The Chinese electronics giant Huawei offered bonuses to its employees for stealing confidential information from outside companies, according to an indictment of the company on fraud charges issued Monday by the US Department of Justice.
Emails obtained during the American investigation allegedly show that the stealing of trade secrets was a concerted effort by one of the world's leading smartphone makers, Huawei, as employees were offered bonuses based on the value of the information they stole.
In December, Huawei CFO Meng Wanzhou was arrested during a stopover in Canada on allegations of violating trade sanctions with Iran. Huawei has been at the centre of growing trade tensions between the US and China, as US lawmakers worry that the company works with the government of China to undermine American business. Huawei has long denied such charges.
On Monday, the US Department of Justice named Huawei and Wanzhou as national security threats, and announced that it had indicted the company, the exec, and two affiliates with bank and wire fraud, and charged Huawei with crimes including theft of intellectual property.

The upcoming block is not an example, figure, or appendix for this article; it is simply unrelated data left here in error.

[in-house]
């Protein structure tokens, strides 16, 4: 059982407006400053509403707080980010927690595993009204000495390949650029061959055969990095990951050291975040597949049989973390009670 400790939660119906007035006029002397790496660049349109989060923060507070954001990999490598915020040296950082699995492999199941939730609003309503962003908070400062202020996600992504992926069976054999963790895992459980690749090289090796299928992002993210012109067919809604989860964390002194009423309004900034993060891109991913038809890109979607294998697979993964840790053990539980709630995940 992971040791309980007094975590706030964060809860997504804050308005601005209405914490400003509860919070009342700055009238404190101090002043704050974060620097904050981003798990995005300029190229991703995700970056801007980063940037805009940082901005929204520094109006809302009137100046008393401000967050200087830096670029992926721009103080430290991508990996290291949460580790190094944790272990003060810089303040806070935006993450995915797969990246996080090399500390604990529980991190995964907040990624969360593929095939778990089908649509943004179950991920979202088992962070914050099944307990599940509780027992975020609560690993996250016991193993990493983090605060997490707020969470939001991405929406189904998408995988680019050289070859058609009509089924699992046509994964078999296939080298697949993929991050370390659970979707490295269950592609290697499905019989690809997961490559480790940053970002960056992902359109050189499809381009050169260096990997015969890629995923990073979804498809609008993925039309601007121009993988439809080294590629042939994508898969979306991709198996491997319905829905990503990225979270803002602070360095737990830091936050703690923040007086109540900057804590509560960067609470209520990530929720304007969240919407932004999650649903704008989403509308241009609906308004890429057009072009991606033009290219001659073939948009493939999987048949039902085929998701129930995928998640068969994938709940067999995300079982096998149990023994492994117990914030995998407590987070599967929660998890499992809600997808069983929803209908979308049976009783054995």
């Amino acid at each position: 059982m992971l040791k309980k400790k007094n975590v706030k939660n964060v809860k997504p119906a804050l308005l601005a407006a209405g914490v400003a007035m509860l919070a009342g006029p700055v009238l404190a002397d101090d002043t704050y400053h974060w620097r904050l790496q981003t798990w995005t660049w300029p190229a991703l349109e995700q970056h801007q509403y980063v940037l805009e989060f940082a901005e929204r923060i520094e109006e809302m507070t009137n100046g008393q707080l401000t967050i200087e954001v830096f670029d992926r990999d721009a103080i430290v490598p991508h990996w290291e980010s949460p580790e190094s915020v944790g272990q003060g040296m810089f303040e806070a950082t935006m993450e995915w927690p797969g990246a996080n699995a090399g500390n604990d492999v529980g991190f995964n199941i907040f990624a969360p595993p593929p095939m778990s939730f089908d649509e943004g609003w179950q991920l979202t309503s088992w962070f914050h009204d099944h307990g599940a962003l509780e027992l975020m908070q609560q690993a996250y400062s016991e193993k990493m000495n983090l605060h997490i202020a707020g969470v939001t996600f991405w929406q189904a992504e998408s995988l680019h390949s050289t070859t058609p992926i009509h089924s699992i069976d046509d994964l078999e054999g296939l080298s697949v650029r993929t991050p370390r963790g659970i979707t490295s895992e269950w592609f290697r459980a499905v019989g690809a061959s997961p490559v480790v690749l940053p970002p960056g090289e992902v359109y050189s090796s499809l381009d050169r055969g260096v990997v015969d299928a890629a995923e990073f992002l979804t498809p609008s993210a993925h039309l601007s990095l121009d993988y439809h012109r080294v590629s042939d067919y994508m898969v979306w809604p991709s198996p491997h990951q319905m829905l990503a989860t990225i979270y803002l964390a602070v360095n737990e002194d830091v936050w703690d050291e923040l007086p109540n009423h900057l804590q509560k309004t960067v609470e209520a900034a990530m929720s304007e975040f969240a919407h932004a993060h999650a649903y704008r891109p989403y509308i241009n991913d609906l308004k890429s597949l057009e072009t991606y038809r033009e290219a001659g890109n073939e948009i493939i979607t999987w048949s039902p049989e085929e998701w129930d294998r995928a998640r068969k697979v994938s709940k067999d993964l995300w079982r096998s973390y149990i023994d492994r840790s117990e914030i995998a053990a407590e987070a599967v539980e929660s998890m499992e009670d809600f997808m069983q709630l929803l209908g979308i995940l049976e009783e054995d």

The indictment alleges in part that Huawei stole information pertaining to robotic technology used for testing smartphones from a T-Mobile facility in Washington.
According to the indictment, Huawei employees violated confidentiality and non-disclosure agreements with T-Mobile beginning in 2012 when its employees took photos, gathered measurements, and even stole a piece of T-Mobile's testing robot, dubbed "Tappy." The stolen information was sent back to Huawei by the employees through an encrypted email address, according to the indictment.
When T-Mobile originally discovered that its trade secrets were allegedly being compromised and raised concerns, Huawei claimed the employees involved in the theft were working as "rogue actors," the indictment alleges. Huawei has said that it settled its differences with T-Mobile in 2017.
Late Monday evening, a Huawei spokesperson told Business Insider: "The Company denies that it or its subsidiary or affiliate have committed any of the asserted violations of U.S. law set forth in each of the indictments, is not aware of any wrongdoing by Ms. Meng, and believes the U.S. courts will ultimately reach the same conclusion."
The US Department of Justice did not responded to Business Insider's request for comment on Monday night.
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